Tor Freeman has been writing and illustrating books for children for more than ten years. She lives in West London.

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Customer Reviews

Average Rating 5
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Sort by: Showing 1 Customer Reviews
  • Posted December 15, 2012

    We received this novel as a Goodreads giveaway: When it comes t

    We received this novel as a Goodreads giveaway:

    When it comes to reviewing a book written for a child, I thought what better than going straight to the source? Even better, what if I have both of my kids review it. Oh, that child-like honesty that leaves you never knowing what answers you’ll get!

    I sat down this evening and read the story to my daughters, and then took them one at a time into another room to tell me what they thought about it. I had a few basic questions in my back pocket just to give them a little guidance. The answers below are in their own words.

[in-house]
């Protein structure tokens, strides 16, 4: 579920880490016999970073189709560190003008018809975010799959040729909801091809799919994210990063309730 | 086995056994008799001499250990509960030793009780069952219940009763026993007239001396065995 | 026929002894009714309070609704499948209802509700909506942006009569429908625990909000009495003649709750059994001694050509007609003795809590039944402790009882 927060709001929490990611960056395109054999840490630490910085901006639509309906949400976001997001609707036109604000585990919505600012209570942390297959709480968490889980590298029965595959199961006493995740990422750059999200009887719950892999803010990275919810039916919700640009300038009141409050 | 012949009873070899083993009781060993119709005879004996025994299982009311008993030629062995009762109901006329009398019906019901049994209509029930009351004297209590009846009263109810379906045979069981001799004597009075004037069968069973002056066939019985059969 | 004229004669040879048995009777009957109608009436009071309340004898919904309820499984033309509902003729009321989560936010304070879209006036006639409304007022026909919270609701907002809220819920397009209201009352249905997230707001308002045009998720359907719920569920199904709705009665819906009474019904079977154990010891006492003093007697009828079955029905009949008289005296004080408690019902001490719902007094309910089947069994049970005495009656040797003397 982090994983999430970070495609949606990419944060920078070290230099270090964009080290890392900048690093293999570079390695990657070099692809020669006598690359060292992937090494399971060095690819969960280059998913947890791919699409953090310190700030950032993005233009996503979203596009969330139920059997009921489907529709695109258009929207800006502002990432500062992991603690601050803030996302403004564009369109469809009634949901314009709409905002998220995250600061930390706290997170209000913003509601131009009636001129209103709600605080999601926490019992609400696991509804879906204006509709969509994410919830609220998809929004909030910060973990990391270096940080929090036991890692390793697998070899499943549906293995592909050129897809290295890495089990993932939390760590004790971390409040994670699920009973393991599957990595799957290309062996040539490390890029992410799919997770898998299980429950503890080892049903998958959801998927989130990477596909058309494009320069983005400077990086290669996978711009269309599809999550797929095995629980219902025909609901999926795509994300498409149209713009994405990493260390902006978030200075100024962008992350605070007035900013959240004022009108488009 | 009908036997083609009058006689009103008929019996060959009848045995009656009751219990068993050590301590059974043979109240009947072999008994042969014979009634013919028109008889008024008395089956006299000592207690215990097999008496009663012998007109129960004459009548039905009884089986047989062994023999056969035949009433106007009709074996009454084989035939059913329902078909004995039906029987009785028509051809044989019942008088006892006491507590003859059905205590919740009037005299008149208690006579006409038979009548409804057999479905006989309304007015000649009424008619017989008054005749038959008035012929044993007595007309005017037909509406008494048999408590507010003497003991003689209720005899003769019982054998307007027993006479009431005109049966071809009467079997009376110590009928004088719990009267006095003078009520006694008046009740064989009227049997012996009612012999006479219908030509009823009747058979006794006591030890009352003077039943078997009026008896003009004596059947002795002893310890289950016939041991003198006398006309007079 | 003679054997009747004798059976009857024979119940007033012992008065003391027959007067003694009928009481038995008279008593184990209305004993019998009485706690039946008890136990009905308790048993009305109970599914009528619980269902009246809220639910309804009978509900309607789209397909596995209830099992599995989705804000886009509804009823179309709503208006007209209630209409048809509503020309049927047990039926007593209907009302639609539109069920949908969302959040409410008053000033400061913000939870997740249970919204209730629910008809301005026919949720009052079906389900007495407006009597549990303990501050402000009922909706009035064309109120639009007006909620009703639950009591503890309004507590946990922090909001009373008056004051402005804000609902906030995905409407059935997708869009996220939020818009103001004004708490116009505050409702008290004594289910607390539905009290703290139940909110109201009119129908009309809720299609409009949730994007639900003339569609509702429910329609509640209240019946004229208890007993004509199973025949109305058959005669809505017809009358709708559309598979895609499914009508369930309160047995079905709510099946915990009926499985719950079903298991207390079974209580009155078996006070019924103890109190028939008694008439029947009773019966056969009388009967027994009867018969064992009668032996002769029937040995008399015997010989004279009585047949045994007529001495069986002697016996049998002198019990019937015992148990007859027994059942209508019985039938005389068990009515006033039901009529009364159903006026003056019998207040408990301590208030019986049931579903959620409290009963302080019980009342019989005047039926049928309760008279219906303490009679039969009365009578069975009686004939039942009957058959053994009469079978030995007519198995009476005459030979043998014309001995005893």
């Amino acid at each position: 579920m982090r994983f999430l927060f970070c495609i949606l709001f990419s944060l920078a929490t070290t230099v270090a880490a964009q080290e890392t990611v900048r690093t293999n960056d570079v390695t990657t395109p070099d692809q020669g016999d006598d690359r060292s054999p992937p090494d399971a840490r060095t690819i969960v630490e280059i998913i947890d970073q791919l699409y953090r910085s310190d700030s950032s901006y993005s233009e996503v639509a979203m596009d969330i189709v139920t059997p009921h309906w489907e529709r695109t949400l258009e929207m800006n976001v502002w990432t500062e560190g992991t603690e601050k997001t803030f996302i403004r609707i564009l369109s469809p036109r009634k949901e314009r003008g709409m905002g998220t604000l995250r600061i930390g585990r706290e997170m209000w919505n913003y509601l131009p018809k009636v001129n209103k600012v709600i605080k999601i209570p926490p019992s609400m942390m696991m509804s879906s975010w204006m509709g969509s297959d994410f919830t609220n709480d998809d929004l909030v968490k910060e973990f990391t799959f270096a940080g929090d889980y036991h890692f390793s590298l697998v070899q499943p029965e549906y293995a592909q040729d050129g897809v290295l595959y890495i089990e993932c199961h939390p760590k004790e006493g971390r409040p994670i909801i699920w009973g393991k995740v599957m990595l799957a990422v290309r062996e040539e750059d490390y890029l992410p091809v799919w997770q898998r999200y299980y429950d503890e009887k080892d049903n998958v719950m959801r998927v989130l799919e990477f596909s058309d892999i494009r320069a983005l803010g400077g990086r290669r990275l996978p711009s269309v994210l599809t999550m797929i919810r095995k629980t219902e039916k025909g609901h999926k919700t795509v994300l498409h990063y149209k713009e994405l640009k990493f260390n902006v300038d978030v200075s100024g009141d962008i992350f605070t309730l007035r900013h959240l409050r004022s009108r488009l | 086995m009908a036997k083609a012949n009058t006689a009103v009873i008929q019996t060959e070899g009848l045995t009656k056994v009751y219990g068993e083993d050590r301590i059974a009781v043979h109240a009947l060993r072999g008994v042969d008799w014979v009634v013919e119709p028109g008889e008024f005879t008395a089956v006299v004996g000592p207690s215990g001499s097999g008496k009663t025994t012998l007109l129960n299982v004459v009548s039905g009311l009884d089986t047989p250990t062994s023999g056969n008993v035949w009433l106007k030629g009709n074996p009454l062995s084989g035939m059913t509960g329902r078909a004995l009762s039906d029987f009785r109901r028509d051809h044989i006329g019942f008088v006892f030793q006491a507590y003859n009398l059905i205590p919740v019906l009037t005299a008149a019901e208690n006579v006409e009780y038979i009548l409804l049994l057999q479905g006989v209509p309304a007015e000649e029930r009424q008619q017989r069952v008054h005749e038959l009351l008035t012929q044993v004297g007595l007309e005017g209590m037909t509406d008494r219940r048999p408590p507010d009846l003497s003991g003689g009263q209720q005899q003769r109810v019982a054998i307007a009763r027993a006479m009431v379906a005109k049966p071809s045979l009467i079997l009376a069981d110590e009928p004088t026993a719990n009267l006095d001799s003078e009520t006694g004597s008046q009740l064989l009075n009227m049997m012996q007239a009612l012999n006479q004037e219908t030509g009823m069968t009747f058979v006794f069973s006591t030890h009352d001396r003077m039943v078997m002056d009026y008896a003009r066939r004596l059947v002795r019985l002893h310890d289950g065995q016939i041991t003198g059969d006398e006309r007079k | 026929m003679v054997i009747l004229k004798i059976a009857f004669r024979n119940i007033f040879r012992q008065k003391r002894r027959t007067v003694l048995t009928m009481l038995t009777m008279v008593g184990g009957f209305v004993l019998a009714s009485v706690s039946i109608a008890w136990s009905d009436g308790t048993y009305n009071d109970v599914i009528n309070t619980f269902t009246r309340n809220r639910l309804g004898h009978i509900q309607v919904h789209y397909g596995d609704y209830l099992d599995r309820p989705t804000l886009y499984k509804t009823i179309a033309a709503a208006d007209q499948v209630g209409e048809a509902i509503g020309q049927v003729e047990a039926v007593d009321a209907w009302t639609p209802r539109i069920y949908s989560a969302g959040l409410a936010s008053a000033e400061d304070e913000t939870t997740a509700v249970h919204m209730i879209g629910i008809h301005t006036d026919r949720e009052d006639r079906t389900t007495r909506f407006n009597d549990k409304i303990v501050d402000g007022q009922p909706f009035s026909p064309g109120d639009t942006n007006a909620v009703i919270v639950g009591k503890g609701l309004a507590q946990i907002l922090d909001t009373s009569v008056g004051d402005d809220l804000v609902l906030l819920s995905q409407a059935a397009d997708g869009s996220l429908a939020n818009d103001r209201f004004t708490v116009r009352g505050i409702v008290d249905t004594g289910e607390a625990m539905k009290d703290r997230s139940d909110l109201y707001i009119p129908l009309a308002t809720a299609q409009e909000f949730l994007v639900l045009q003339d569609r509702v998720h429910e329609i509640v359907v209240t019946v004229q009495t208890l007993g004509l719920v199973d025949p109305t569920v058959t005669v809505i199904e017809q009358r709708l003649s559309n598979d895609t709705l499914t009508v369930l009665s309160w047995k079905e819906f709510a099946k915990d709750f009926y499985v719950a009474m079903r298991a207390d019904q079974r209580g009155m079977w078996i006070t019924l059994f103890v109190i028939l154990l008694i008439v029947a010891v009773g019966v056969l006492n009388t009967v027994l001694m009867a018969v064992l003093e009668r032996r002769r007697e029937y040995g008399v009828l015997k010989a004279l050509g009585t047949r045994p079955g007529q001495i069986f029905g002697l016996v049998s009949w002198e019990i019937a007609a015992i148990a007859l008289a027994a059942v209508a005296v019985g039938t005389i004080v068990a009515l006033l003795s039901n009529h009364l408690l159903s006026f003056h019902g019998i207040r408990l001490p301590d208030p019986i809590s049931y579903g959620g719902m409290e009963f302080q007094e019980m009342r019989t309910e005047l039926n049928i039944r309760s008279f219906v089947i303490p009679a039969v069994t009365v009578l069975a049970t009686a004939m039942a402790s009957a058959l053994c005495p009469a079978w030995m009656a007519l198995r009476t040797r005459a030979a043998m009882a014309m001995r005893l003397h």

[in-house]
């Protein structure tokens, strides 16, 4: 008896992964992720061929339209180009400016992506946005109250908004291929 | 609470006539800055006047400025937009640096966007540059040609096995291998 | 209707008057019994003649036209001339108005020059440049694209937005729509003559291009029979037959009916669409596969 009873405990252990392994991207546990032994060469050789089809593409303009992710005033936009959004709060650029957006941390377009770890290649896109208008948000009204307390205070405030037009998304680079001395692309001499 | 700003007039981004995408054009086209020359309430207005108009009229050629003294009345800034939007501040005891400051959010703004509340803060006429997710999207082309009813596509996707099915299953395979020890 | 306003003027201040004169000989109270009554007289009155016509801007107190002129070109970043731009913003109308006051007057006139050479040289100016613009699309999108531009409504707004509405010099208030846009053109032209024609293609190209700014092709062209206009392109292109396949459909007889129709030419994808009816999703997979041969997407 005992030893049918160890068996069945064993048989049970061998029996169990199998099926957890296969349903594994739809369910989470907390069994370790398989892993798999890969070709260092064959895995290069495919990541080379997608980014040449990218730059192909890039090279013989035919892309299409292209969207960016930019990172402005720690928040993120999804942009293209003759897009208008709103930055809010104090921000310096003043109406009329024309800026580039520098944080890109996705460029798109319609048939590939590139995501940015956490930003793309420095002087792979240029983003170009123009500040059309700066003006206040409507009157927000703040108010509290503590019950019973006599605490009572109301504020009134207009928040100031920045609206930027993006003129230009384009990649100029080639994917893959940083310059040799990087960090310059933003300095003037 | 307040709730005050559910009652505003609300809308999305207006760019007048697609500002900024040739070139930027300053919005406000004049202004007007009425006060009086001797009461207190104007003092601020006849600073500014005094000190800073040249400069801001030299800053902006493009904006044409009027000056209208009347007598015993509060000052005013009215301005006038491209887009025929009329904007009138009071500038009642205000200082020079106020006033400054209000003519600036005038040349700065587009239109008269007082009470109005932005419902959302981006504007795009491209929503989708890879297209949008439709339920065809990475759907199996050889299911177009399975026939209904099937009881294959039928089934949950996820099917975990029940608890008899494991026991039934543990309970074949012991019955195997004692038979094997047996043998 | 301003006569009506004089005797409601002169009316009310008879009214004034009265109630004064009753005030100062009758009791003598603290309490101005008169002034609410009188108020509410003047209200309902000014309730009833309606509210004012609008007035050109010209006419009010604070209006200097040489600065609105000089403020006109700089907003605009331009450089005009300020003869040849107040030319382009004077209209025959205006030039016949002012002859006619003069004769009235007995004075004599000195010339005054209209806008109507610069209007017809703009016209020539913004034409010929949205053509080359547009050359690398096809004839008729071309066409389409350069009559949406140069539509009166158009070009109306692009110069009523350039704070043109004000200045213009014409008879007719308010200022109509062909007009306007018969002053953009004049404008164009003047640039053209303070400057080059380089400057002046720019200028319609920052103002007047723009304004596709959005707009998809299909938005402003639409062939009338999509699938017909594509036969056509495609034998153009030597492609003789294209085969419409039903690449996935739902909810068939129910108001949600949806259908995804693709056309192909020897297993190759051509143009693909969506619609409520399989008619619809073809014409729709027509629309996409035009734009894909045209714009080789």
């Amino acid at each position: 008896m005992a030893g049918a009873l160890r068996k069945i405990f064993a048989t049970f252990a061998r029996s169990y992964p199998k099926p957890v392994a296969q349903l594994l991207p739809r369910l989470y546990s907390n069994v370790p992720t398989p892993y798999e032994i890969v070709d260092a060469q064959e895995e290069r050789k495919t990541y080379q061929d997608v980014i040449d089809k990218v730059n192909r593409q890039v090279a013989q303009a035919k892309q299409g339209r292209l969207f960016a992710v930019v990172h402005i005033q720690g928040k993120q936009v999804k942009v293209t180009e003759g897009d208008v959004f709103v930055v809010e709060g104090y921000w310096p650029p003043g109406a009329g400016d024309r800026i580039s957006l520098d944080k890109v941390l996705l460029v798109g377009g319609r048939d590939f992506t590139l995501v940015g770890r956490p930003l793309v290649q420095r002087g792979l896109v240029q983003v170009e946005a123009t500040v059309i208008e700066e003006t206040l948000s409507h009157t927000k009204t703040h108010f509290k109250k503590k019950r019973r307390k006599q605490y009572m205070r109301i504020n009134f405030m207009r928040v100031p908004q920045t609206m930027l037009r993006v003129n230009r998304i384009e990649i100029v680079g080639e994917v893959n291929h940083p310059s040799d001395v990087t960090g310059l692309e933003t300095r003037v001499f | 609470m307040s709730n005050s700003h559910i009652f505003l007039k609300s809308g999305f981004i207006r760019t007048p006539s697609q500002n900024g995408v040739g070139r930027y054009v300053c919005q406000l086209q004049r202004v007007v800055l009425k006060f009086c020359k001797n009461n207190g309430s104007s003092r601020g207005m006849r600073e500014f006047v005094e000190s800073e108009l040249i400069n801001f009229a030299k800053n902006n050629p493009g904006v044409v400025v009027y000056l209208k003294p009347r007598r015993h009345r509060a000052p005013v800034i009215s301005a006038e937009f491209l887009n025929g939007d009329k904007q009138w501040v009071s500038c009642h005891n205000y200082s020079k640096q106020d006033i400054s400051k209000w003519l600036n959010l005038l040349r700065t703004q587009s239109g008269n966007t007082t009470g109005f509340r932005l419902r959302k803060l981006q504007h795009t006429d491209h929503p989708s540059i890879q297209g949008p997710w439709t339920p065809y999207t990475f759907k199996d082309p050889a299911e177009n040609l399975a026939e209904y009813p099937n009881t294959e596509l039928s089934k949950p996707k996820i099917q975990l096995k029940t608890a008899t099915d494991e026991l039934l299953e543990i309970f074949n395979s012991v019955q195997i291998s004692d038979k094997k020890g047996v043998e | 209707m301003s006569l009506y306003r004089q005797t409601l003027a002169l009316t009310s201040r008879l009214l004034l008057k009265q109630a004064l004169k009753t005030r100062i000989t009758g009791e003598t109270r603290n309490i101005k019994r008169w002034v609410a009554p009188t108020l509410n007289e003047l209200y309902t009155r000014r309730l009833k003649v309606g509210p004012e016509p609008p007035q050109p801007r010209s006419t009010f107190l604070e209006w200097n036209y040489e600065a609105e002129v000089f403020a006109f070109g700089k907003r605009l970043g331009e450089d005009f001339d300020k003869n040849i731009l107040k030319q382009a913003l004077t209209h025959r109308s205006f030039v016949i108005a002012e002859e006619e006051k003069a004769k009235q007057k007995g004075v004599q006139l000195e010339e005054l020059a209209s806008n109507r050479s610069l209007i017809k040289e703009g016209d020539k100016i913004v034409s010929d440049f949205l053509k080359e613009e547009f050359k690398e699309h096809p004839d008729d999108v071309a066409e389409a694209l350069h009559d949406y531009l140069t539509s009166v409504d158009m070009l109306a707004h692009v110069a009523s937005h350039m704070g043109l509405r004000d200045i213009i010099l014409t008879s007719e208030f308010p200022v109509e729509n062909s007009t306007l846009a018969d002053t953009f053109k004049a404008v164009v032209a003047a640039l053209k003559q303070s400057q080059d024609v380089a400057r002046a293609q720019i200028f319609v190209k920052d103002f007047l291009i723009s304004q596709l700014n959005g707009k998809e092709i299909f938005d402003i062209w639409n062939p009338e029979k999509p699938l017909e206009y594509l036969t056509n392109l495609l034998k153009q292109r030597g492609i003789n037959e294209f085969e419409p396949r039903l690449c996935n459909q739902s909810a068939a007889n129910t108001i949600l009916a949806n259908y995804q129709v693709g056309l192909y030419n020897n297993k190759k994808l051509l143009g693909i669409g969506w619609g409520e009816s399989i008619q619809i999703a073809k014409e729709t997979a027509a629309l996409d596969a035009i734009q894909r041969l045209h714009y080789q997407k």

Did you like the book? What were some of your favorite things about it?

    Erica (age 5): Yes. The bunny is really pretty. The book is really special and new and I’m glad we have it. And I liked-ed it when the cat told the secret, but that was a bad thing, but it was funny. I liked-ed the pictures and I feel like I could read it (she doesn’t read yet). And I liked-ed the swimming part too.

    Alycia (age 7): Yes! The pictures are silly. I really like the writing, it’s nice and neat.

    What didn’t you like about the book?

    Erica: I liked-ed everything about the book.